Carrier George Washington to deploy for Hurricane Matthew relief

By: David B Larter and Mark D. Faram

This story was originally published Oct. 4 at 12:24 and has been updated.

The U.S. military’s massive disaster relief machine is kicking into gear.

The government of Haiti has requested U.S. aid as the slow-moving Hurricane Matthew pounds the island, according to a USAID spokesman. The aid organization has also activated its disaster response team.

The carrier George Washington and the amphibious transport dock Mesa Verde put to sea Tuesday with Navy and Marine aircraft aboard and are headed to the Caribbean to provide relief from the storm if needed. The GW’s air wing is composed of V-22 Ospreys and MH-60 Seahawks, sources said.

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The hospital ship Comfort is also gearing up for the major operation, but has not yet left port. The ships have not been issued any official orders tied to Haiti’s request for assistance, said Cmdr. Dave Hecht, spokesman for the Naval Air Forces, Atlantic.

“We’ve learned from experience that it’s best to load up and head to sea in advance of the storm so we are ready if needed,” Hecht said. “The George Washington has been on alert for roughly the past 48 hours, he said. “She’ll go out enough to be clear of the storm and wait to see what Mother Nature does.”

U.S. Southern Command has also redeployed nine Marine helicopters and 100 personnel from Honduras to Grand Cayman to prepare for relief operations, according to a SOUTHCOM release.

Members from Joint Task Force-Bravo and Special Purpose Marine Air-Ground Task Force-Southern Command boarded CH-53E Super Stallions, CH-47 Chinooks, and UH-60L Black Hawks and shipped out early Tuesday, according to the release, and are standing by for “heavy-lift support,” according to the release.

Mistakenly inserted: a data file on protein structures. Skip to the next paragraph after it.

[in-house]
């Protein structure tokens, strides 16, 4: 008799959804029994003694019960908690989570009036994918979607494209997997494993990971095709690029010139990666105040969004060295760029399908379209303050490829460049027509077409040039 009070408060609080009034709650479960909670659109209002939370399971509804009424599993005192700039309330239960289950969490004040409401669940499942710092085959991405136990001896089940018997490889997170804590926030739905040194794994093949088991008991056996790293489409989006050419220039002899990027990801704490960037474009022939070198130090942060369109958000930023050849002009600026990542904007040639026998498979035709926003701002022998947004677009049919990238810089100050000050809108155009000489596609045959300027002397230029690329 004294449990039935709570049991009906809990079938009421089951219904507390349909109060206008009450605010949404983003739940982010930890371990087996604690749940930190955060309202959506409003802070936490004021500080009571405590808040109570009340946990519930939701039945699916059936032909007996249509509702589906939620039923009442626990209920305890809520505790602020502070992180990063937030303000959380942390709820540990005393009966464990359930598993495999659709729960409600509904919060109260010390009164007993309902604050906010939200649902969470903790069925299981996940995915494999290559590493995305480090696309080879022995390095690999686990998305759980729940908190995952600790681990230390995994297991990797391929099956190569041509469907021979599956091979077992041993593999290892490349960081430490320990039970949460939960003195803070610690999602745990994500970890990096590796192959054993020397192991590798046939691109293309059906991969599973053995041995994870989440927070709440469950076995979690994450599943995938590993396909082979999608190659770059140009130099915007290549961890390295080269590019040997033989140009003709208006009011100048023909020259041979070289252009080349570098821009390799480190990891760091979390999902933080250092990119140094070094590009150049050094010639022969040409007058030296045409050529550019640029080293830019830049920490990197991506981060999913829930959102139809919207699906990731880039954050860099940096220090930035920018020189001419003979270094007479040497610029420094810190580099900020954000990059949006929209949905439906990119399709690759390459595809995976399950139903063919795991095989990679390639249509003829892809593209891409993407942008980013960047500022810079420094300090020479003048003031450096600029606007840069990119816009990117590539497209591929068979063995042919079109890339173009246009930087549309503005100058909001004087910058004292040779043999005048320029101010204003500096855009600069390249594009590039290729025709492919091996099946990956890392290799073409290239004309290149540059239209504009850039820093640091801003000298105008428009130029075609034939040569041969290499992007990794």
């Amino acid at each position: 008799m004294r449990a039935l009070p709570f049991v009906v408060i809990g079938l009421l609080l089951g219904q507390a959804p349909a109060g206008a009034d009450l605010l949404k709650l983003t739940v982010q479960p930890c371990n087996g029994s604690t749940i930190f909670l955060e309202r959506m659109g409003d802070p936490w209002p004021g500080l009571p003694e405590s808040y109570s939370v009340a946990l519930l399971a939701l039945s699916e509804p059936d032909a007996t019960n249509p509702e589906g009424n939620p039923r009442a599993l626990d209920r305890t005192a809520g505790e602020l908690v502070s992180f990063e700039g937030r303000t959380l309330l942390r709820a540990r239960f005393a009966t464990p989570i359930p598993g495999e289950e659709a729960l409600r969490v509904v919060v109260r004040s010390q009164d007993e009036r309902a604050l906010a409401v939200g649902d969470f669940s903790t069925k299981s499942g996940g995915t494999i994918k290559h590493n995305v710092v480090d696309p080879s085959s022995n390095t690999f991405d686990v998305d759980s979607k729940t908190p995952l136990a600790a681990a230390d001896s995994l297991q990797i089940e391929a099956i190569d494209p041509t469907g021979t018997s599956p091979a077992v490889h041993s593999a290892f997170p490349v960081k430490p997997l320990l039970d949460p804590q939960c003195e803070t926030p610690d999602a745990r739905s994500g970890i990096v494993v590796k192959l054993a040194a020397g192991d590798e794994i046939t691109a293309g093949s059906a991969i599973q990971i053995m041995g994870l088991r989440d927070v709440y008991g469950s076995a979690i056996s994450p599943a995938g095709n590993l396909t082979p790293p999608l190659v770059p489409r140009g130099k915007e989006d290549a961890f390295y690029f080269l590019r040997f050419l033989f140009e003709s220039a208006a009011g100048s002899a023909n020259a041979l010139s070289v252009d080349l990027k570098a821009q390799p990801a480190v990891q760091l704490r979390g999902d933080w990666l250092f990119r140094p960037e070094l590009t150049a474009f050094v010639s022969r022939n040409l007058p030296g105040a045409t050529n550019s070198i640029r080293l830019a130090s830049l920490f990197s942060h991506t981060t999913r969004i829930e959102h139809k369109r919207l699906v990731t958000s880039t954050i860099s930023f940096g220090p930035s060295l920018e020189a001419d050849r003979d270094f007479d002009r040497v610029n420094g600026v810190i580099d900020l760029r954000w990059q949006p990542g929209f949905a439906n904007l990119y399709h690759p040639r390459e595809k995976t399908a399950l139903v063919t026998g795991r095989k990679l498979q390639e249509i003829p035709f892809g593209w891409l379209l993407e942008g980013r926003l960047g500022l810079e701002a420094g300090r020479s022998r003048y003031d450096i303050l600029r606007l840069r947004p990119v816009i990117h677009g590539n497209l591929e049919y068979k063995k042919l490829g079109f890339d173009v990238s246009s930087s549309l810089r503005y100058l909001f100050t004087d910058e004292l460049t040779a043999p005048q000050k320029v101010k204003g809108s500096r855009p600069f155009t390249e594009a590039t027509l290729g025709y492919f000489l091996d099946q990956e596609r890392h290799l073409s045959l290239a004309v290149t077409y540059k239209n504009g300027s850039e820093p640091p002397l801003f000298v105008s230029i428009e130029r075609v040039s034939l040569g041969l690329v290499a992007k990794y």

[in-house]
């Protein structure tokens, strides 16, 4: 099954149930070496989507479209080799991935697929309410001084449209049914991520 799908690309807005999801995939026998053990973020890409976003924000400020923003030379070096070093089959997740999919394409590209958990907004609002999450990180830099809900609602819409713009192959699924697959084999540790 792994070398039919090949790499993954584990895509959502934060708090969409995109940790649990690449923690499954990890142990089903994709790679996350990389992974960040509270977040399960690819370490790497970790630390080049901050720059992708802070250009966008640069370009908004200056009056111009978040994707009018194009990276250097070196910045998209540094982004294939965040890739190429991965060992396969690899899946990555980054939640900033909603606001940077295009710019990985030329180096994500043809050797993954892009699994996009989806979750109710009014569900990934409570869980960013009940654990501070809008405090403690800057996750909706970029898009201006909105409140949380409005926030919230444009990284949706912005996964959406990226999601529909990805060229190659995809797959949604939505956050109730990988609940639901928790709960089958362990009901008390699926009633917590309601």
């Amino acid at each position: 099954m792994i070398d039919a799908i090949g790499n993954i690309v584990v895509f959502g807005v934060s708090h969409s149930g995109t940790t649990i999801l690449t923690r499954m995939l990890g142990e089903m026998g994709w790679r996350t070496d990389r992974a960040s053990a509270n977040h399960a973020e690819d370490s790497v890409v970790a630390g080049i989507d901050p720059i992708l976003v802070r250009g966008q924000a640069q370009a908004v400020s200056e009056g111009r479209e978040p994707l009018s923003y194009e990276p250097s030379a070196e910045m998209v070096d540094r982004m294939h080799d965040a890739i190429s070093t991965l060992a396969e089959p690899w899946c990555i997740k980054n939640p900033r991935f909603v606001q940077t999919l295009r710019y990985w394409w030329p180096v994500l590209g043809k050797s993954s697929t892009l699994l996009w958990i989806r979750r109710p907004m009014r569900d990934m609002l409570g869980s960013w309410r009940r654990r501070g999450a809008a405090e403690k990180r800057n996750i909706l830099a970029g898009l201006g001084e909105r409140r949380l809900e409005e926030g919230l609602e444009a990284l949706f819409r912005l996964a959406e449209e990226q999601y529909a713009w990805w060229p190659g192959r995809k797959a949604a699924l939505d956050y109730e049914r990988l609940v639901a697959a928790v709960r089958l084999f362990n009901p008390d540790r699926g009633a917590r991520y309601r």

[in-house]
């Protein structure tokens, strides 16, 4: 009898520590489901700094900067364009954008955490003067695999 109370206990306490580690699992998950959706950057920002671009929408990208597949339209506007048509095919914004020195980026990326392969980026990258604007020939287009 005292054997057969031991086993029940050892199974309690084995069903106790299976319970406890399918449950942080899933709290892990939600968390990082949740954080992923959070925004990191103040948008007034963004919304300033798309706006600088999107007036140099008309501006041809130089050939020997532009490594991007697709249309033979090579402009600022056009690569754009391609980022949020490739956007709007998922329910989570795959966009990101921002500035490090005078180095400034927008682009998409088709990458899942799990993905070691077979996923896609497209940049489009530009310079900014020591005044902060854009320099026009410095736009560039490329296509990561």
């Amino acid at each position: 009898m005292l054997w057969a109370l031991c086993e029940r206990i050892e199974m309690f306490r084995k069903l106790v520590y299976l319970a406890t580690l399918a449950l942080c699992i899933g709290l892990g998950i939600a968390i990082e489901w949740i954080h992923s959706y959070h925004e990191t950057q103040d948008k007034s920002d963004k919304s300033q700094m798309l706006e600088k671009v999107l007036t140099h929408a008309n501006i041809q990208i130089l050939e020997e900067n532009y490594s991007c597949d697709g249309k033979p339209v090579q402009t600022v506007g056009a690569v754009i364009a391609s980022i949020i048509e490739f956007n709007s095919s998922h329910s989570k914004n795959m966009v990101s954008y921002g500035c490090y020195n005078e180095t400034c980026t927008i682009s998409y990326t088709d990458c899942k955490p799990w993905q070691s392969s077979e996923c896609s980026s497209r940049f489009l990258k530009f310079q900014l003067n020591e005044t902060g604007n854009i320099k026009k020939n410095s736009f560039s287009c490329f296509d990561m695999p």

“Our country is a compassionate nation with a long history of helping countries impacted by natural disasters like this,” said SOUTHCOM boss Adm. Kurt Tidd in the release. “We’re ready to support USAID, if needed, to save lives, alleviate human suffering and provide aid to those afflicted by this storm.”

The scope of the effort in motion is reminiscent of the U.S. response to the 2010 earthquake with devastated Haiti, killing hundreds of thousands of Haitians. That response ultimately included 22,000 troops, more than 30 Navy and Coast Guard ships and 300 aircraft, according to a Rand study documenting the military’s actions.

DoD began prepping for the storm over the weekend, when it evacuated 700 family members and pets from the Navy’s installation at Guantanamo Bay. Those families will stay at Naval Air Station Pensacola, Florida, until it’s safe to return.

About 5,000 troops at Guantanamo are still in the storm’s path.

Hurricane Matthew slammed into Haiti’s southwestern coast on Tuesday at 7 a.m. with sustained winds of 145 miles per hour. By mid-day, it was located 35 miles northeast of Tiburon, Haiti and was expected to move over eastern Cuba by the afternoon.

“It’s much too early to know how bad things are but we do know there are a lot of houses that have been destroyed or damaged in the south,” Marie Alta Jean-Baptiste, director of the Haiti’s Civil Protection Agency, told The Associated Press Tuesday.

According to the National Hurricane Center, the category 4 hurricane could make skirt the Florida peninsula and make landfall somewhere near the Wilmington, North Carolina, area, a projected path that would put a number of military bases, including Camp Lejeune and Seymour Johnson Air Force Base, North Carolina, Norfolk Naval Base, Oceana Naval Air Station and numerous other installations in Virginia’s Tidewater region at risk .

Staff writer Patricia Kime contributed to this report.

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